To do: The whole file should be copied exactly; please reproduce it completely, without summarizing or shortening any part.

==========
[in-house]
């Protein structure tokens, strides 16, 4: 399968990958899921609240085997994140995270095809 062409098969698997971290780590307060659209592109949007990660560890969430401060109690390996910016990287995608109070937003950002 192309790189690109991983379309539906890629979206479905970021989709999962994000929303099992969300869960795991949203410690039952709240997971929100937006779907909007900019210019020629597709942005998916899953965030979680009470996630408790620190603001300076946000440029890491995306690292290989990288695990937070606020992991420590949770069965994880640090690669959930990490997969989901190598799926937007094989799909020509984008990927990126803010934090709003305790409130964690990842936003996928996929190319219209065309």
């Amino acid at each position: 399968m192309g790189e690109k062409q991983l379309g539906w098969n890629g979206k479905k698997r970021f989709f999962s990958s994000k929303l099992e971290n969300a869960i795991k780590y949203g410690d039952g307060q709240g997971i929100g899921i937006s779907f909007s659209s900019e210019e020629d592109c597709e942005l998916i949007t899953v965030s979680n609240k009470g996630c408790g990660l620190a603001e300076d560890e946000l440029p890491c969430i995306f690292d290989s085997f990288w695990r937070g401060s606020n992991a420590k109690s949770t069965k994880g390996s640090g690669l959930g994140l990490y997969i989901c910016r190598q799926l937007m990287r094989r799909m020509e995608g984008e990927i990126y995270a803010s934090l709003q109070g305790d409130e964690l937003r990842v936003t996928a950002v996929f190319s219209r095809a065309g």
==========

[in-house]
């Protein structure tokens, strides 16, 4: 399968990958899921609240085997994140995270095809 062409098969698997971290780590307060659209592109949007990660560890969430401060109690390996910016990287995608109070937003950002 192309790189690109991983379309539906890629979206479905970021989709999962994000929303099992969300869960795991949203410690039952709240997971929100937006779907909007900019210019020629597709942005998916899953965030979680009470996630408790620190603001300076946000440029890491995306690292290989990288695990937070606020992991420590949770069965994880640090690669959930990490997969989901190598799926937007094989799909020509984008990927990126803010934090709003305790409130964690990842936003996928996929190319219209065309």
């Amino acid at each position: 399968m192309g790189e690109k062409q991983l379309g539906w098969n890629g979206k479905k698997r970021f989709f999962s990958s994000k929303l099992e971290n969300a869960i795991k780590y949203g410690d039952g307060q709240g997971i929100g899921i937006s779907f909007s659209s900019e210019e020629d592109c597709e942005l998916i949007t899953v965030s979680n609240k009470g996630c408790g990660l620190a603001e300076d560890e946000l440029p890491c969430i995306f690292d290989s085997f990288w695990r937070g401060s606020n992991a420590k109690s949770t069965k994880g390996s640090g690669l959930g994140l990490y997969i989901c910016r190598q799926l937007m990287r094989r799909m020509e995608g984008e990927i990126y995270a803010s934090l709003q109070g305790d409130e964690l937003r990842v936003t996928a950002v996929f190319s219209r095809a065309g």